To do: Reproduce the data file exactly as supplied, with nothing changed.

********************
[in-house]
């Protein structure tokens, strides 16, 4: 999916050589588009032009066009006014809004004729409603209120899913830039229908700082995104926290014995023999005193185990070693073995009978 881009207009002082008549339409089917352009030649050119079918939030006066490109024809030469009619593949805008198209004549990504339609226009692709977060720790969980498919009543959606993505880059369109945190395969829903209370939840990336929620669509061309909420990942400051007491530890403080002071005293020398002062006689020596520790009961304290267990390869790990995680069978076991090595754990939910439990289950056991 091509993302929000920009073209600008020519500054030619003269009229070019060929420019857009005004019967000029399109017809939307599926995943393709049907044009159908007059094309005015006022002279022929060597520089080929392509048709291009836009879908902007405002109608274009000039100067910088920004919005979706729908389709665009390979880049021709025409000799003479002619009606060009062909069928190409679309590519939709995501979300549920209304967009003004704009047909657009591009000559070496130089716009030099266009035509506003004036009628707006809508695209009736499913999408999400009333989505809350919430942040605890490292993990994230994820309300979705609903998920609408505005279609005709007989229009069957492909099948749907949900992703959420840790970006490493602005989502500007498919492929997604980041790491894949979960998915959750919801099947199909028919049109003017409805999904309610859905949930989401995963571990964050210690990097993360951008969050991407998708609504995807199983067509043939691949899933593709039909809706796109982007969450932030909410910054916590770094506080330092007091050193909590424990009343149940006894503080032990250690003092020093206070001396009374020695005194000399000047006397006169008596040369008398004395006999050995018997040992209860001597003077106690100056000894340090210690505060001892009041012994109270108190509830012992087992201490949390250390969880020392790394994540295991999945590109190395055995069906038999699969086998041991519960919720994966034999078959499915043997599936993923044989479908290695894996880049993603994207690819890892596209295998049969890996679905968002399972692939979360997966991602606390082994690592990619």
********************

[in-house]
């Protein structure tokens, strides 16, 4: 999916050589588009032009066009006014809004004729409603209120899913830039229908700082995104926290014995023999005193185990070693073995009978 881009207009002082008549339409089917352009030649050119079918939030006066490109024809030469009619593949805008198209004549990504339609226009692709977060720790969980498919009543959606993505880059369109945190395969829903209370939840990336929620669509061309909420990942400051007491530890403080002071005293020398002062006689020596520790009961304290267990390869790990995680069978076991090595754990939910439990289950056991 091509993302929000920009073209600008020519500054030619003269009229070019060929420019857009005004019967000029399109017809939307599926995943393709049907044009159908007059094309005015006022002279022929060597520089080929392509048709291009836009879908902007405002109608274009000039100067910088920004919005979706729908389709665009390979880049021709025409000799003479002619009606060009062909069928190409679309590519939709995501979300549920209304967009003004704009047909657009591009000559070496130089716009030099266009035509506003004036009628707006809508695209009736499913999408999400009333989505809350919430942040605890490292993990994230994820309300979705609903998920609408505005279609005709007989229009069957492909099948749907949900992703959420840790970006490493602005989502500007498919492929997604980041790491894949979960998915959750919801099947199909028919049109003017409805999904309610859905949930989401995963571990964050210690990097993360951008969050991407998708609504995807199983067509043939691949899933593709039909809706796109982007969450932030909410910054916590770094506080330092007091050193909590424990009343149940006894503080032990250690003092020093206070001396009374020695005194000399000047006397006169008596040369008398004395006999050995018997040992209860001597003077106690100056000894340090210690505060001892009041012994109270108190509830012992087992201490949390250390969880020392790394994540295991999945590109190395055995069906038999699969086998041991519960919720994966034999078959499915043997599936993923044989479908290695894996880049993603994207690819890892596209295998049969890996679905968002399972692939979360997966991602606390082994690592990619």